MOMAN Blames Russian-Ukraine War, Forex Scarcity for Rising Diesel, Jet Fuel Prices
By Adedapo Adesanya
The Major Oil Marketers Association of Nigeria (MOMAN) has blamed the ongoing hostilities between Russia and Ukraine coupled with foreign exchange (forex) scarcity for the escalating prices of Automotive Gas Oil (Diesel) and Jet A1 (Aviation fuel) in the country.
This was explained by the Executive Secretary of the association, Mr Clement Isong, who noted that the attack on Ukraine by Russia had led to an increase in the prices of crude oil and all its derivatives, including diesel and aviation fuel.
“That war that is ongoing has caused crude oil prices to go up worldwide. It has got as high as $130 per barrel. The problem simply is, even if you have the money, it is not so easy to find.
“Marketers are finding it difficult to source for products and import them to the country.
“Then, there is the issue of accessing forex, which has been a bit challenging for marketers.
“So, when you add these two things together, you will understand why we are having this problem,” Mr Isong said.
He was speaking while assuring that its members have almost completed the blending of the off-spec Premium Motor Spirit (PMS) popularly called petrol imported into the country yesterday.
Following widespread outrage about the substandard fuel into the country, the Nigerian government had called for the withdrawal of the imported PMS from the market thus creating a supply gap that triggered scarcity of the product across the country.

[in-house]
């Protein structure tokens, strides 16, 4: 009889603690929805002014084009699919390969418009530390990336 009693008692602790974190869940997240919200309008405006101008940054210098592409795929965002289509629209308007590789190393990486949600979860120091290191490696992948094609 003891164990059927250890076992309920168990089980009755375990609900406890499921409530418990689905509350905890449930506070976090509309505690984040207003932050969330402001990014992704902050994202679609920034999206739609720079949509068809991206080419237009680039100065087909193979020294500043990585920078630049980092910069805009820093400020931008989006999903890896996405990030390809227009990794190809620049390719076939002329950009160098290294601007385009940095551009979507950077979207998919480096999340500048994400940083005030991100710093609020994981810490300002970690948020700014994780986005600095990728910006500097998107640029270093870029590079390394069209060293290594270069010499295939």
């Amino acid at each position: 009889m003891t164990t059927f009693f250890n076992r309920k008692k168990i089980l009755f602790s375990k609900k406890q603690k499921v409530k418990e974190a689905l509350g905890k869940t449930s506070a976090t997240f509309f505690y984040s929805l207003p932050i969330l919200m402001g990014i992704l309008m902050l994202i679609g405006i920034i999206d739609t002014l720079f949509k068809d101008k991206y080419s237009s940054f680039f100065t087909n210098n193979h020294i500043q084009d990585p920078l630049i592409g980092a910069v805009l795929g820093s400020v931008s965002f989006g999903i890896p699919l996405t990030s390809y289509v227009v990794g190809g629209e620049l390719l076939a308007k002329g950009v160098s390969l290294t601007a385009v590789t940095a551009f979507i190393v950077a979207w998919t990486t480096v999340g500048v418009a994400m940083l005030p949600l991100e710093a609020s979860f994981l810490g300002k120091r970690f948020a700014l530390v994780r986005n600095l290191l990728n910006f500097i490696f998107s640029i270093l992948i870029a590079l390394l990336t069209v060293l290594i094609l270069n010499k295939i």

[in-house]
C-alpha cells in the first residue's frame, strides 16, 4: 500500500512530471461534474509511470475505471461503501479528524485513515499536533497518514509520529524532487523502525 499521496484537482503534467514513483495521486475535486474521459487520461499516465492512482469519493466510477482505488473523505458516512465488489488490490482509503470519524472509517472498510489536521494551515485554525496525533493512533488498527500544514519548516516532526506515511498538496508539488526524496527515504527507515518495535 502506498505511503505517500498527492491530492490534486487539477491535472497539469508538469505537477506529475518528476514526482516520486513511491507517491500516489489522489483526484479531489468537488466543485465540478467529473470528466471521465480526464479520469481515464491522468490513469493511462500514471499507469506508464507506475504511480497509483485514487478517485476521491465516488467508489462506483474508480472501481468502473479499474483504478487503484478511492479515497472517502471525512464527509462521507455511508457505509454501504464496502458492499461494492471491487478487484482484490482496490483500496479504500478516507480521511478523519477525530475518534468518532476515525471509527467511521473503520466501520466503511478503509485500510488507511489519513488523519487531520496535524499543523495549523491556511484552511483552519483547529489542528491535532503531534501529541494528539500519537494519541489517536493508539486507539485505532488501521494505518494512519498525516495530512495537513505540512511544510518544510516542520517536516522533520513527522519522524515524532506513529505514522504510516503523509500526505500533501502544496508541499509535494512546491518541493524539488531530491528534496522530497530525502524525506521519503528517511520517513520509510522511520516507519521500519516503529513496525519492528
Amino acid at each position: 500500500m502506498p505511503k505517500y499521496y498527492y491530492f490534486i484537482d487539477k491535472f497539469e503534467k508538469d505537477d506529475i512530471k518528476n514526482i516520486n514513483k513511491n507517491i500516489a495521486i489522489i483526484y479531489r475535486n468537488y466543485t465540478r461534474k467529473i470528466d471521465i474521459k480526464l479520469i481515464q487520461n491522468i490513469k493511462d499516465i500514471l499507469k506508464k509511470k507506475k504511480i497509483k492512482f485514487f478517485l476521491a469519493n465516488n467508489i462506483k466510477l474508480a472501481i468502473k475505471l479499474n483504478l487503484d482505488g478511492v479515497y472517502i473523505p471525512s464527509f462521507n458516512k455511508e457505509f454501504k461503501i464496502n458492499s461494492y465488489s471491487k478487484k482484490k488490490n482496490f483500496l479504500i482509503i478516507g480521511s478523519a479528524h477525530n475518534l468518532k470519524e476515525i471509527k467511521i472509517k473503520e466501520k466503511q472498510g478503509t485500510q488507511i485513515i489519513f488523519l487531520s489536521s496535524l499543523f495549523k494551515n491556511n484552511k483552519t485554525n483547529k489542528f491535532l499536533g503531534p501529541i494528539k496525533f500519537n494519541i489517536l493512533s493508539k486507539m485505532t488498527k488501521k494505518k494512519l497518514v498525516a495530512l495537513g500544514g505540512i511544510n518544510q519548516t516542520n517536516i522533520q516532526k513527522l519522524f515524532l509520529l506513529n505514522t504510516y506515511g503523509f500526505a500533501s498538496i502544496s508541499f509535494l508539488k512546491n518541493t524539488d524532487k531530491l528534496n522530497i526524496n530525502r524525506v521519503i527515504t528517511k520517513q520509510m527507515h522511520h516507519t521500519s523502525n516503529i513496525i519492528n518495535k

The product was reported to contain methanol above the specified volume.
The government had set up a technical committee of stakeholders in the downstream petroleum sector, to carry out the blending of the off-spec petrol, to comply with the acceptable standard.
“We are almost done with the blending of the off-spec petrol. For the majority of MOMAN members, we have almost finished the blending.
“We have successfully blended out the methanol and it is now on-spec,” Mr Isong said.
He noted that the lingering scarcity of PMS was triggered by the withdrawal of the off-spec petrol from the market, but had been compounded by other factors.
According to him, these include; the availability of PMS in the international market and the high cost of diesel, which have made transportation of petroleum products expensive for marketers.
He said: “There are other factors that came into play. So, to solve the problem, you need to supply about 150 per cent of your usual supply to the country for the queues to disappear.
“The Nigerian National Petroleum Company Limited has ramped-up supply, and that is why the queues are disappearing,” he said.